Leaks by Edward Snowden, the former National Security Agency contractor, revealed the agency was monitoring vast amounts of telephone and Internet conversations both in the U.S. and around the world. The revelations have sparked a debate over the scope of the NSA's activities and whether they are legal.
Two reports out today criticize the U.S. counterterrorism drone program and claim that the attacks kill many more civilians than the U.S. has acknowledged. The group Human Rights Watch studied six cases in Yemen. Amnesty International examined drone strikes in Pakistan during the past year and a half. Both groups accuse the U.S. of violating international law and call on the U.S. to make the secret drone program more transparent to the public.
New documents leaked by former National Security Agency contractor Edward Snowden allege that the U.S. collected information from millions of French phone calls and tapped into the emails of Mexico's president. France has demanded an explanation.
The revelations by National Security Agency contractor Edward Snowden has raised many complicated issues. NPR's national security correspondent Tom Gjelten answers questions submitted by NPR listeners and readers.
A 28-year-old baggage handler, Dircarlo Bennett, is taken into custody after two explosions occurred at the airport in recent days. No one was hurt, and there was no significant damage to the terminal.
Two recent operations in Libya and Somalia offer a vivid example of how members of U.S. Special Operations are being deployed around the world to go after terrorists. Renee Montagne talks to author Jeremy Scahill about his newest book, Dirty Wars, which is about the rise of special forces.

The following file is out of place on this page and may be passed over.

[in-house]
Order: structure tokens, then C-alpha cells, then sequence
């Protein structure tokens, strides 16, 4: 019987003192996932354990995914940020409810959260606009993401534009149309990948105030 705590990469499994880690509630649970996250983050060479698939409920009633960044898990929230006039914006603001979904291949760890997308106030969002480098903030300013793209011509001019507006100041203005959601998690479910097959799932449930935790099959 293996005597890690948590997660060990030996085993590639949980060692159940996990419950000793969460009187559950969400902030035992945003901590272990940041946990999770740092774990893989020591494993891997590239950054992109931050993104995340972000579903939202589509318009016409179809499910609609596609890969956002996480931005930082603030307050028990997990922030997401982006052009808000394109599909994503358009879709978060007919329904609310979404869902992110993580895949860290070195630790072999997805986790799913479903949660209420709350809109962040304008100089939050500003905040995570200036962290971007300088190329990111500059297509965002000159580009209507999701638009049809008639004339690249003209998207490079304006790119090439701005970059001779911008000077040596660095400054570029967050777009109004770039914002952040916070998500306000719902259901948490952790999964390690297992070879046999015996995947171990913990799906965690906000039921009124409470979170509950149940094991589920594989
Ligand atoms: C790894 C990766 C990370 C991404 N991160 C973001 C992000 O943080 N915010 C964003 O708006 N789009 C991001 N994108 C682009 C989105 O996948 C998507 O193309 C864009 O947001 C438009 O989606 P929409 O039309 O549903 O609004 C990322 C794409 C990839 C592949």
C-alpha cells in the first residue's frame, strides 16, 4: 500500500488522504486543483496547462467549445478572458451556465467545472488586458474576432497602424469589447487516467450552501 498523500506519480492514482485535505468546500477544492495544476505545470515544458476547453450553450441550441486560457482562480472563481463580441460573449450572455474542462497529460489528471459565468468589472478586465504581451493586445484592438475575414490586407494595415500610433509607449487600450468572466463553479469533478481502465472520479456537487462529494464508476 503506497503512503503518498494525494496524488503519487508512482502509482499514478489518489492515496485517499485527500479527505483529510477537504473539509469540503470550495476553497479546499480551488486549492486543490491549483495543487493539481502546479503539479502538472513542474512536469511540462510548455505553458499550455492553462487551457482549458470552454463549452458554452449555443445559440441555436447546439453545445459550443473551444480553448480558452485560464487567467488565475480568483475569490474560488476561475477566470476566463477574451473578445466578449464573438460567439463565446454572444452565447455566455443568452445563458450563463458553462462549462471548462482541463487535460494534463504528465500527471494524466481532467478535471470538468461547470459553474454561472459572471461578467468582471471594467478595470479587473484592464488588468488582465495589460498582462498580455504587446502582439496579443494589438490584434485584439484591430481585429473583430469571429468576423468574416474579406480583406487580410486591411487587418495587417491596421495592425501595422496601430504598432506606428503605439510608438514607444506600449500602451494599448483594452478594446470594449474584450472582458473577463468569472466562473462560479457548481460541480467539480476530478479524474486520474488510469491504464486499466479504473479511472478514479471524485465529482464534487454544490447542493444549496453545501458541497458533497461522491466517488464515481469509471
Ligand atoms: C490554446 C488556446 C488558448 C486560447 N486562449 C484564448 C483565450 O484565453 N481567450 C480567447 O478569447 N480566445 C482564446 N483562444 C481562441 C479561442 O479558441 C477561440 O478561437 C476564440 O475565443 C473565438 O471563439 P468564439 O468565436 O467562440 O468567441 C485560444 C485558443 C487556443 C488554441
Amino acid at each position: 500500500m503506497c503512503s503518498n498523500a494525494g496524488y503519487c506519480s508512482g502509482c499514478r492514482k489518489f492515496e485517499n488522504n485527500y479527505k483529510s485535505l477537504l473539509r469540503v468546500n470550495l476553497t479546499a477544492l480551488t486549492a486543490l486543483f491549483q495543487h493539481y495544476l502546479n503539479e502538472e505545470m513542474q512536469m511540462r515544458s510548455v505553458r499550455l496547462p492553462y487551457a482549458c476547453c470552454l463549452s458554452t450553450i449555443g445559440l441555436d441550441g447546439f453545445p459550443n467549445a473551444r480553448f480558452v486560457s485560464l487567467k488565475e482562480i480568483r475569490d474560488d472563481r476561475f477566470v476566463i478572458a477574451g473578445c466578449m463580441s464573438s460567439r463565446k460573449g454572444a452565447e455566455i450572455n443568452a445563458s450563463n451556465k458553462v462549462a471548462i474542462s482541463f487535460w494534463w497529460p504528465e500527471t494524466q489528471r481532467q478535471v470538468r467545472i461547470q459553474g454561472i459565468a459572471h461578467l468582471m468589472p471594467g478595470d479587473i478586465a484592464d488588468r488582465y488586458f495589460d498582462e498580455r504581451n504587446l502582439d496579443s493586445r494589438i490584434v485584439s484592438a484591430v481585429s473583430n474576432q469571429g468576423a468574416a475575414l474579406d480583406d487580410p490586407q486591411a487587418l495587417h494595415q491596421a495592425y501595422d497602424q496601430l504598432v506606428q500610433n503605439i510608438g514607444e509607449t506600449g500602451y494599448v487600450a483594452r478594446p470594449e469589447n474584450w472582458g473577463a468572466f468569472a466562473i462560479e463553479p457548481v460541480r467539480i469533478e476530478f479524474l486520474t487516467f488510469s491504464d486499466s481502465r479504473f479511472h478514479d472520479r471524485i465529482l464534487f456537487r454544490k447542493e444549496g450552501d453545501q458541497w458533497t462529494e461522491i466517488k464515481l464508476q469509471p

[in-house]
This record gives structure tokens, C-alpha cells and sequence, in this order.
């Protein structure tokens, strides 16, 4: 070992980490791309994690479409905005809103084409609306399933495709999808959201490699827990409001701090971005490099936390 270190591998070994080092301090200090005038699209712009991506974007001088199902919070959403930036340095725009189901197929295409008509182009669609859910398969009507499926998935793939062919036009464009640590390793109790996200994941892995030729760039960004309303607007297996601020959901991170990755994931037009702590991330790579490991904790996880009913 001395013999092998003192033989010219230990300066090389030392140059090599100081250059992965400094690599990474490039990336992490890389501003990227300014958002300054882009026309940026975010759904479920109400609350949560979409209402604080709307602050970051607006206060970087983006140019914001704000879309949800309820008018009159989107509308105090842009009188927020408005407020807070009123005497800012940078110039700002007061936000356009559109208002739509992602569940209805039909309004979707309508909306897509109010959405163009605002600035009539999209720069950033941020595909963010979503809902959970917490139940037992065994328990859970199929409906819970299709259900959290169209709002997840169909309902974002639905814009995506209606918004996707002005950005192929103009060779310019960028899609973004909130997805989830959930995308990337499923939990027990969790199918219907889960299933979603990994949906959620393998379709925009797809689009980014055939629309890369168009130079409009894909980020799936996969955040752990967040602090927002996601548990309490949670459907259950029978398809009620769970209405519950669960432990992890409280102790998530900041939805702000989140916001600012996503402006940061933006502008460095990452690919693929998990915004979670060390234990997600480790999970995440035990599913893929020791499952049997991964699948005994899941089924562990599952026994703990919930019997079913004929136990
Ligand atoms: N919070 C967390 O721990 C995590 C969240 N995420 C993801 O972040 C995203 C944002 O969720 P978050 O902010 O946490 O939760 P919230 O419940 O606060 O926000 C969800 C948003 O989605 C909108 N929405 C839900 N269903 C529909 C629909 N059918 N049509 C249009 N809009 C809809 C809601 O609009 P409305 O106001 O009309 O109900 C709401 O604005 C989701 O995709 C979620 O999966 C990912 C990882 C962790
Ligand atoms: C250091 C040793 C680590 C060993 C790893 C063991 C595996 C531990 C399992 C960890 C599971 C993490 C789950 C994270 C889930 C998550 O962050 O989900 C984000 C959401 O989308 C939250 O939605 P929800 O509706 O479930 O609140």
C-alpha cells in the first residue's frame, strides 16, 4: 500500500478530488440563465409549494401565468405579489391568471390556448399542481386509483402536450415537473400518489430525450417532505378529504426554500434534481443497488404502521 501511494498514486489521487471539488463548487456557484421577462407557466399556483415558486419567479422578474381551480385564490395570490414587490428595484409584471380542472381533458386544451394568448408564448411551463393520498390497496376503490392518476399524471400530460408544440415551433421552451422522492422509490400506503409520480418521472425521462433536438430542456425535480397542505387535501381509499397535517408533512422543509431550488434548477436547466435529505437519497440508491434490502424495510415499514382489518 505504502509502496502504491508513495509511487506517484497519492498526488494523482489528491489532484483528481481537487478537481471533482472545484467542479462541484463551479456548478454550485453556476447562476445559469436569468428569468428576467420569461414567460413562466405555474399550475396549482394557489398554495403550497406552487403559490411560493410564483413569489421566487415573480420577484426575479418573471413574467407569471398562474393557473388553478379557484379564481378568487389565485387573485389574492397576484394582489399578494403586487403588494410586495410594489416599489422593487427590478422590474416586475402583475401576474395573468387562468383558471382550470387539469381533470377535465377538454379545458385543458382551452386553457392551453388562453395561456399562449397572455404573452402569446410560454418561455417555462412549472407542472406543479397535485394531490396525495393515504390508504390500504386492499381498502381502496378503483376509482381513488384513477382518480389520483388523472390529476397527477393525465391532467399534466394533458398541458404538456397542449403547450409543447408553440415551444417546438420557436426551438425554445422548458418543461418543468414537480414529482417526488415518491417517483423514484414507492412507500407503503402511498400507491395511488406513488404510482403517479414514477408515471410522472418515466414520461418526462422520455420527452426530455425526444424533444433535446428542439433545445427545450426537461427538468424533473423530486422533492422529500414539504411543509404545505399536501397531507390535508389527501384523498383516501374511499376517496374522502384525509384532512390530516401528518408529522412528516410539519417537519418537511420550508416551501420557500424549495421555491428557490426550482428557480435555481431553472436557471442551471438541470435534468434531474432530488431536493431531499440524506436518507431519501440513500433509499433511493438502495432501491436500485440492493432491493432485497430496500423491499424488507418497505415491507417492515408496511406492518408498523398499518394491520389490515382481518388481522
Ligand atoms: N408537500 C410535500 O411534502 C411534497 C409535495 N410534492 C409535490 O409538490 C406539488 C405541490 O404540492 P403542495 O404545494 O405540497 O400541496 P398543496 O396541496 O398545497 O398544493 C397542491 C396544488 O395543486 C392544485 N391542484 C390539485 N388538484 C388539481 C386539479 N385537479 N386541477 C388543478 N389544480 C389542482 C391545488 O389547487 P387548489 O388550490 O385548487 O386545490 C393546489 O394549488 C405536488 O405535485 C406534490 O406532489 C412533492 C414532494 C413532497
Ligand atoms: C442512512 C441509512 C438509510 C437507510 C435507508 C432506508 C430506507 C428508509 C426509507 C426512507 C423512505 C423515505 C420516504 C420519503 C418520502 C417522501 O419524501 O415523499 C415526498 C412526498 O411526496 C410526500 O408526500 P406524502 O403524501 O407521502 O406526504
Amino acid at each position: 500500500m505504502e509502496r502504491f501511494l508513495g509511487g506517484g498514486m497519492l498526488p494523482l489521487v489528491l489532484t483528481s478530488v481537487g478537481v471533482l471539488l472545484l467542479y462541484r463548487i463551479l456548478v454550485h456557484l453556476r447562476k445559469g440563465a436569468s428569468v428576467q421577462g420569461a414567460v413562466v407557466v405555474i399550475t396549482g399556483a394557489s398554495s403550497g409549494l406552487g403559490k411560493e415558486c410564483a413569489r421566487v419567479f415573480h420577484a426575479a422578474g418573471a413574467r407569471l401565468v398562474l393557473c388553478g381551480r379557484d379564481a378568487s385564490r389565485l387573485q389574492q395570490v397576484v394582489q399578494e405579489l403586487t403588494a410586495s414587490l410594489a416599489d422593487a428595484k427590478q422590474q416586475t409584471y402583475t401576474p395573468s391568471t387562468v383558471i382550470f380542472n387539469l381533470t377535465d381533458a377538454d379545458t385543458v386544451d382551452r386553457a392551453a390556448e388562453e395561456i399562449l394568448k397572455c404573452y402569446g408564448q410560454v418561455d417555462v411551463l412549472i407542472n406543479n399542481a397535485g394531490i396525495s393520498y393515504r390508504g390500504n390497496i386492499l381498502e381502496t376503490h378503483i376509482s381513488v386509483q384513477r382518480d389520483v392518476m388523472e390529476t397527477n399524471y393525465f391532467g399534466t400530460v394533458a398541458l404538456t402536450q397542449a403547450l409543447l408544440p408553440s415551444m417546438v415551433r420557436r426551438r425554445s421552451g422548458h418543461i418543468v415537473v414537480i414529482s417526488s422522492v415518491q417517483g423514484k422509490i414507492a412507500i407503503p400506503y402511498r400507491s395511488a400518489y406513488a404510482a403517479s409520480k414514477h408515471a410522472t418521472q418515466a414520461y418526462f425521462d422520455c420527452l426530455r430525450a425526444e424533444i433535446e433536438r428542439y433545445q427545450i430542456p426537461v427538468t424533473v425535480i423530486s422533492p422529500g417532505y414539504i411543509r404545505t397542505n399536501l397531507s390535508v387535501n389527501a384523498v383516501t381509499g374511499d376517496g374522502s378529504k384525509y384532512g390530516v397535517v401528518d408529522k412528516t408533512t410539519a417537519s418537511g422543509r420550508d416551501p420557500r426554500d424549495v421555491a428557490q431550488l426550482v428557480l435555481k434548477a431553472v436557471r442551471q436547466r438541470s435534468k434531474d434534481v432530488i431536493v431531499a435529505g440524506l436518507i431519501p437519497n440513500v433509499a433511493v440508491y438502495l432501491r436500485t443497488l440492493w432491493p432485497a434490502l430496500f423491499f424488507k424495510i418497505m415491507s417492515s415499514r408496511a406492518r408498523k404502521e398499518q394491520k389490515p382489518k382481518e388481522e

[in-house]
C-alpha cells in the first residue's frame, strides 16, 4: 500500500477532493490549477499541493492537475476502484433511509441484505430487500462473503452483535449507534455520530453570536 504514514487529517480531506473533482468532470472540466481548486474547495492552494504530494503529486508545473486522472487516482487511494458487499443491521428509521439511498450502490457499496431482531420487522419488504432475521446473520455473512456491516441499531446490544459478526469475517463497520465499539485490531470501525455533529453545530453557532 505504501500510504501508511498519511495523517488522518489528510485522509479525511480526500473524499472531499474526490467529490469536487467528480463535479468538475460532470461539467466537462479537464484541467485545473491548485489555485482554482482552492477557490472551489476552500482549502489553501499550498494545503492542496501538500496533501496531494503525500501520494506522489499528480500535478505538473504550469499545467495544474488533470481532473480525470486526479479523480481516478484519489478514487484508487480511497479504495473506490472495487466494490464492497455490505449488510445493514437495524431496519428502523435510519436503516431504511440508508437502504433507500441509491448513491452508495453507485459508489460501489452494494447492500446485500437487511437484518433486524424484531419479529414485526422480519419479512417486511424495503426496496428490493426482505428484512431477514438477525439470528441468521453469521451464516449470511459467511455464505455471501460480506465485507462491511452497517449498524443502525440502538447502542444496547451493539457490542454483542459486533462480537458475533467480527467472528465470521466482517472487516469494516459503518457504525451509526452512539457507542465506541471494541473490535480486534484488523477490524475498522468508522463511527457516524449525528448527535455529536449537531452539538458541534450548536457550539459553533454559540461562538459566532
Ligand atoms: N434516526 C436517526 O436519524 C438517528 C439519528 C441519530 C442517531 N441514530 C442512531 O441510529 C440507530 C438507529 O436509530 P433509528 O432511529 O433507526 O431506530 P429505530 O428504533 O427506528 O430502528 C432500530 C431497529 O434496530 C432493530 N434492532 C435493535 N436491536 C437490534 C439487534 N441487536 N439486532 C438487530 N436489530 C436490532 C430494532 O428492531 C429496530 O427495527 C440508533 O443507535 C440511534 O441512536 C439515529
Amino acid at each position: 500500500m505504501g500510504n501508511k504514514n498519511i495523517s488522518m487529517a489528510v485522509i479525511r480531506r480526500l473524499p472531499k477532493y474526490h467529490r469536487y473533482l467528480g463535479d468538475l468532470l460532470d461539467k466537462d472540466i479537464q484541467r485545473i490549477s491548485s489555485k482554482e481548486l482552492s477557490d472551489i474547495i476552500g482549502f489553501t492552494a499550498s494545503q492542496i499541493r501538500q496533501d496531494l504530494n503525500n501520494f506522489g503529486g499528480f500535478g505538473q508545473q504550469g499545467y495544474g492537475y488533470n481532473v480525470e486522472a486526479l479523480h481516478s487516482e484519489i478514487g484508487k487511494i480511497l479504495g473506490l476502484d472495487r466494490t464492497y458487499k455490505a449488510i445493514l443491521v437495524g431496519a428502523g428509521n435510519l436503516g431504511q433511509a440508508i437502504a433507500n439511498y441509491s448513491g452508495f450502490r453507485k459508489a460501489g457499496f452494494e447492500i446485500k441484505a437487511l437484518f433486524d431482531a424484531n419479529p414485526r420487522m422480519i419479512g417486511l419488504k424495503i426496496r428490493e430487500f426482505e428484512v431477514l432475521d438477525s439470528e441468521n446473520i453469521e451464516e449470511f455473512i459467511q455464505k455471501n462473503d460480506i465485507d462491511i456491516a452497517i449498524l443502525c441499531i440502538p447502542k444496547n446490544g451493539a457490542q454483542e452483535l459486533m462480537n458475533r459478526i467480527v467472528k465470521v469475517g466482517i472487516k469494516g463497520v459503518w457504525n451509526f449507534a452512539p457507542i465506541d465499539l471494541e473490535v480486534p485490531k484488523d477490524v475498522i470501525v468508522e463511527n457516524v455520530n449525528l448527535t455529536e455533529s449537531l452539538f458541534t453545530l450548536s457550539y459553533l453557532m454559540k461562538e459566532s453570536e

The man the U.S. alleges is the top al-Qaida operative who orchestrated the 1998 bombings of the U.S. embassies in Kenya and Tanzania has pleaded not guilty to the charges at a federal court in Manhattan. The case has brought the High Value Interrogation Group back into the spotlight. It was created by the Obama administration to extract valuable intelligence from terrorists, but national security experts say there have been too few cases to judge its promise.
Revelations about the NSA's online surveillance have upset many countries, and some want to exercise greater control over the Internet. But experts say the likely result would be greater surveillance worldwide.
The man accused of being an al-Qaeda operative and a key planner of the 1998 Africa embassy bombings pleaded not guilty Tuesday in federal court. Abu Anas al-Libi was captured about ten days ago by U.S. Special Operating Forces in Tripoli and was held in military custody aboard a Navy ship. Over the weekend he arrived in New York, the jurisdiction where he'd been indicted in the Embassy bombings case. Al-Libi's case raises again the question of what to do with terrorists who are captured: whether to have them stand trial in federal court or hold them at the detention facility in Guantanamo Bay, Cuba.
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